Are only governments concerned?
No. At the 2021 World Economic Forum, business leaders said biodiversity loss was the third biggest existential, or long-term threat, to the world and was among the top five risks in terms of impact, alongside infectious diseases, climate action failure, weapons of mass destruction and natural resource crises.

What might the Kunming Agreement look like?
In January 2021, the UN convention on biological diversity published a 21-point draft of the agreement. It requires signatories to ensure that the planet is protected at least 30%, reduce plastic waste and pollution by 50%. The draft targets have not been fully negotiated by the government. 

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You can do it. It’s either high water or Covid, but it’s hell. Basile van Havre is co-chair of the Convention on Biological Diversity working group that created the Cop15 agreement. The 21-point draft includes targets for eliminating plastic pollution, reducing pesticide usage by two-thirds, and halving the rate that invasive species introduces. This is a strategy to reduce the rate extinctions and protect life-sustaining ecosystems.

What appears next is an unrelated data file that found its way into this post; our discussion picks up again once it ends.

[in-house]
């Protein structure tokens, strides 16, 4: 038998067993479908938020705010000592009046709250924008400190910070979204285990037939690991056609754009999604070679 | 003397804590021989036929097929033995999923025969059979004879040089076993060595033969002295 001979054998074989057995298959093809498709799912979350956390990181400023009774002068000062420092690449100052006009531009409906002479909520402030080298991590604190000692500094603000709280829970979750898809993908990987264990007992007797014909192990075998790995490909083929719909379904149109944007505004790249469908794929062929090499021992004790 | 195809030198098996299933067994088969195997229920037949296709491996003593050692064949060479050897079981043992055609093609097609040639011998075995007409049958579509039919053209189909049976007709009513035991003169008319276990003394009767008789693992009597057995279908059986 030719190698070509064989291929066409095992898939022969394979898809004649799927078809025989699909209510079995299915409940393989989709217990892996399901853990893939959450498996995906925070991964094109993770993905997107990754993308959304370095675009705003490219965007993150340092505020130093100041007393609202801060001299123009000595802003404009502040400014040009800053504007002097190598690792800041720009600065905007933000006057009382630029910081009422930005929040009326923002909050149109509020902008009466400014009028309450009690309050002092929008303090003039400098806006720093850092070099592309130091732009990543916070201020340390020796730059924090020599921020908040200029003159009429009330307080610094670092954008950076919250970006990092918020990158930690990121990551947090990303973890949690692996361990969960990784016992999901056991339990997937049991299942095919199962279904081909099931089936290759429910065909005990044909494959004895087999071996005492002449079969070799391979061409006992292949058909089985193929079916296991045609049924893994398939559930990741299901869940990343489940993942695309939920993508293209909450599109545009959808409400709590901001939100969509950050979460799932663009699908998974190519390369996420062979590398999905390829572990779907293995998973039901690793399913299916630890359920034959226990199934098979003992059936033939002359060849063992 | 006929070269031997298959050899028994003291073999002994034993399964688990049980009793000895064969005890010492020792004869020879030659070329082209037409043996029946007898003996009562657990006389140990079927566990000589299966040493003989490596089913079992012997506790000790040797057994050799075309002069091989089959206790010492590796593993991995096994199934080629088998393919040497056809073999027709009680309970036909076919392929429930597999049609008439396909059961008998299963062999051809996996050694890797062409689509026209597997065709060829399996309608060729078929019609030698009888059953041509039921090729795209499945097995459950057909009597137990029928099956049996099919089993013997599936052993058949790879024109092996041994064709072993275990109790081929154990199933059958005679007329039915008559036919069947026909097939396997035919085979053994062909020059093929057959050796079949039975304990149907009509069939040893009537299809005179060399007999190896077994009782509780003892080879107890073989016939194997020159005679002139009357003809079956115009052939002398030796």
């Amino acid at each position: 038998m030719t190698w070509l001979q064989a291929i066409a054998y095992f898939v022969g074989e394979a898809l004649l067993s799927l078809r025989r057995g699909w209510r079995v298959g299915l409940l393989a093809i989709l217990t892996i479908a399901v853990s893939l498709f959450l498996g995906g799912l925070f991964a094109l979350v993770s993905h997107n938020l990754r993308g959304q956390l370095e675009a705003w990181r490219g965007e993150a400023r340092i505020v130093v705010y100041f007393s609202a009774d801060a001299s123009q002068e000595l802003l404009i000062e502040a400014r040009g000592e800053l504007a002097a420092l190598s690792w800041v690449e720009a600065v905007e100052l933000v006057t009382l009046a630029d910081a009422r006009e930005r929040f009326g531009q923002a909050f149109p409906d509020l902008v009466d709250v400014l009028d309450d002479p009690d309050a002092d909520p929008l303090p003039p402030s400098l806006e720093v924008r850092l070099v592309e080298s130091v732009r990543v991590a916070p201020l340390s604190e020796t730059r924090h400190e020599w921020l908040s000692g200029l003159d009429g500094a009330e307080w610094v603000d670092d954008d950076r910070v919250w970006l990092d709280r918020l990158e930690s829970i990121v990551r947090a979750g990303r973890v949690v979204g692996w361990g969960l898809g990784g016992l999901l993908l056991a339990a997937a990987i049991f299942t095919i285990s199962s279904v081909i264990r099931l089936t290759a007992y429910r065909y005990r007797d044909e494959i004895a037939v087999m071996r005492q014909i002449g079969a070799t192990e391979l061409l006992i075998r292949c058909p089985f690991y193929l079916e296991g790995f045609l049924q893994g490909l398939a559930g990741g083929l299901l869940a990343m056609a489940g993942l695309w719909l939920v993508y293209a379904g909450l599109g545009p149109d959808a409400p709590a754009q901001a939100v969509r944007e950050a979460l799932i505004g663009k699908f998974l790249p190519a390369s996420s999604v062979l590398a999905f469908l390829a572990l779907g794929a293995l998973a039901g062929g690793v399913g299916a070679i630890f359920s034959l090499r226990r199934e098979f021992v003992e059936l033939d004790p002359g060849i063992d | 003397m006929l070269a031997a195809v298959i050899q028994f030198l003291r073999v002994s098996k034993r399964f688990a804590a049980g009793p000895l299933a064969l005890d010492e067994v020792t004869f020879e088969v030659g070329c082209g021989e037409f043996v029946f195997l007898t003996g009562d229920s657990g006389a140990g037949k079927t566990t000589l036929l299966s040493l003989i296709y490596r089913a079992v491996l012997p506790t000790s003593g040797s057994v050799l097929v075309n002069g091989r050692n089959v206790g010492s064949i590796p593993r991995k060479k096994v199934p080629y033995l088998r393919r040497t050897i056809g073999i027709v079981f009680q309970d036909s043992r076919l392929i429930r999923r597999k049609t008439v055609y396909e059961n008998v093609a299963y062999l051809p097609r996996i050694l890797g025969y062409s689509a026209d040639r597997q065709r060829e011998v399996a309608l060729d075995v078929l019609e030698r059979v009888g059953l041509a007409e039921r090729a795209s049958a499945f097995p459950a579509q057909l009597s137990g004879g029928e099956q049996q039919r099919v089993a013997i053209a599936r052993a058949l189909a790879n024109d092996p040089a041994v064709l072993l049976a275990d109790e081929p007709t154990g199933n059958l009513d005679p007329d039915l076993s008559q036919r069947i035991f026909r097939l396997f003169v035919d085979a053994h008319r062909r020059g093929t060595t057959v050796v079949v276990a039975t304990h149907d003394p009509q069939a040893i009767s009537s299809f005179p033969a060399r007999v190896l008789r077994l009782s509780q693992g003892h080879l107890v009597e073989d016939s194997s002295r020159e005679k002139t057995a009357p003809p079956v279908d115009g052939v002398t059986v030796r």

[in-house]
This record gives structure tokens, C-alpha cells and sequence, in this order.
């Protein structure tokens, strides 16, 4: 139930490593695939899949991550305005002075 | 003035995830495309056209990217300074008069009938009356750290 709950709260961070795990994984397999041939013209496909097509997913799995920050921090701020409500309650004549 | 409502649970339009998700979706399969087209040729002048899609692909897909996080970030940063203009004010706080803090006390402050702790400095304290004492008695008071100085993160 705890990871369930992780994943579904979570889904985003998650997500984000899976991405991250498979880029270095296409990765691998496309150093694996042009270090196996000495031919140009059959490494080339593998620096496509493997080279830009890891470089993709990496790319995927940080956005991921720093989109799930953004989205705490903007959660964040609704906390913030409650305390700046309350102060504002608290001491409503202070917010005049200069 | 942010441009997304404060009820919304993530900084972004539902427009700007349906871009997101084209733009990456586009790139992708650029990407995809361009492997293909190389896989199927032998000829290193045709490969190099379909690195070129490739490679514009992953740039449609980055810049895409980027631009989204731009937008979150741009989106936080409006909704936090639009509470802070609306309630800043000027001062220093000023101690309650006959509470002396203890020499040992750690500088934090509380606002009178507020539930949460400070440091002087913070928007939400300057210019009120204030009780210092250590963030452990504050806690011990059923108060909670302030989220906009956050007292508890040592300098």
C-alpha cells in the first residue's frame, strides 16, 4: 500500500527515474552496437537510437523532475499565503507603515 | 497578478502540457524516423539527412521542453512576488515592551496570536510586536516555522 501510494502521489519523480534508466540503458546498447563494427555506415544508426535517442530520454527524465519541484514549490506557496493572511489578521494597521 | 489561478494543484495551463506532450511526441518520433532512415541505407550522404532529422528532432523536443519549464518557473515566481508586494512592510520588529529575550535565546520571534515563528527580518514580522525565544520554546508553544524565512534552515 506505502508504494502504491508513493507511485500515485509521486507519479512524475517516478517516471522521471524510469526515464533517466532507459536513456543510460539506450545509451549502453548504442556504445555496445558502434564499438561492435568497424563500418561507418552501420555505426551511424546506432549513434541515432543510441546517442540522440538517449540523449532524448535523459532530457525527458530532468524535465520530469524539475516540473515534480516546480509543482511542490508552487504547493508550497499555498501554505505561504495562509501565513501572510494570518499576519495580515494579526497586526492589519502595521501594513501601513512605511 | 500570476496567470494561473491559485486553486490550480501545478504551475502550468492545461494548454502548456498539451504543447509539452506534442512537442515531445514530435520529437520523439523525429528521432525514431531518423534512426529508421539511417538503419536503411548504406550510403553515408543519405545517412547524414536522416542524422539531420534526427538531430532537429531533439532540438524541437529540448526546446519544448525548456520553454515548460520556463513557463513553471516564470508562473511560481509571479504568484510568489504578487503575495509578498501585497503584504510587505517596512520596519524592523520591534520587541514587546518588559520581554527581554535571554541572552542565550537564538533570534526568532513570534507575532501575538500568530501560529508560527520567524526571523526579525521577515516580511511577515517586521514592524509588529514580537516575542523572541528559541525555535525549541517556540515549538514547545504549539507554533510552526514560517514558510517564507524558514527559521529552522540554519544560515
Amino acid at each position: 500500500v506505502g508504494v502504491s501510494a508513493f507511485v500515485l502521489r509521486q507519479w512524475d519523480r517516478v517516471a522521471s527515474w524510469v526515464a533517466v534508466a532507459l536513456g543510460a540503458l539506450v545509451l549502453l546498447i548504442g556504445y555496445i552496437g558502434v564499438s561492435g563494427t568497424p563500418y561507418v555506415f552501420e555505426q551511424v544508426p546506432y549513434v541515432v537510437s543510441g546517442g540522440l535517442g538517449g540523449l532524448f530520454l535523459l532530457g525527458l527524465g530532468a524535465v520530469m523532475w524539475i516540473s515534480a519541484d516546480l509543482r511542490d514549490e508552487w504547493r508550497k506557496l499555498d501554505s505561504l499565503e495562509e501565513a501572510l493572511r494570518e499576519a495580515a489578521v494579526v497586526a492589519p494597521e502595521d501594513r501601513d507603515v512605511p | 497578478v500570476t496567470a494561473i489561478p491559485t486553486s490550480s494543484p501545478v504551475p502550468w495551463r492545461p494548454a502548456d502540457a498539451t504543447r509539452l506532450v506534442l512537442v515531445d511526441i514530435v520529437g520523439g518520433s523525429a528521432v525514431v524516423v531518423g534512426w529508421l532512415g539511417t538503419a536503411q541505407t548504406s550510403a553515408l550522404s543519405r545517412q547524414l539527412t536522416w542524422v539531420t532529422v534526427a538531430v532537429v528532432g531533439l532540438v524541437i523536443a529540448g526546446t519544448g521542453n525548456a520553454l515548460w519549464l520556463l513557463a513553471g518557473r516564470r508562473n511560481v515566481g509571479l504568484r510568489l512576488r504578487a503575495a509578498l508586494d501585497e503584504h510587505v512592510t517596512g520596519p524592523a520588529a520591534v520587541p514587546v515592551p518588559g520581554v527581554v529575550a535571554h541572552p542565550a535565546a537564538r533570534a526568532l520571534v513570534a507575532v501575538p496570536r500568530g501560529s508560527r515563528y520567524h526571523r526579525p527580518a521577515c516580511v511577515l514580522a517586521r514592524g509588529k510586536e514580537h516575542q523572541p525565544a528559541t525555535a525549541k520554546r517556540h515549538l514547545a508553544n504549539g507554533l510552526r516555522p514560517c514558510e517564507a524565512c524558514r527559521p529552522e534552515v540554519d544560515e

Despite delays, warnings about the future of the planet’s health have not stopped. Scientists believe that the sixth mass extinction is underway and is accelerating due to human behavior. According to a UN report by leading researchers, a million animal and plant species could disappear. The destruction of the forests in the world increased dramatically during this pandemic. As humans continue to consume more than the planet’s limits, dangerous levels of greenhouse gases continue accumulating in Earth’s atmosphere. The world’s governments have failed every single goal they set to prevent the destruction the natural world.

It’s almost like a debt you arent paying back. Van Havre states that you keep accruing interest and that it will eventually have to be repaid. The more time you wait, it will become more costly.

The bodies of six giraffes on the ground in Sabuli Wildlife Conservancy in Kenya
Six giraffes died in drought in Kenya at Sabuli Wildlife Conservancy on 10 December. Scientists warn that the sixth mass extinction is underway, and it is being driven by human behavior.Photograph by Ed Ram/Getty Photos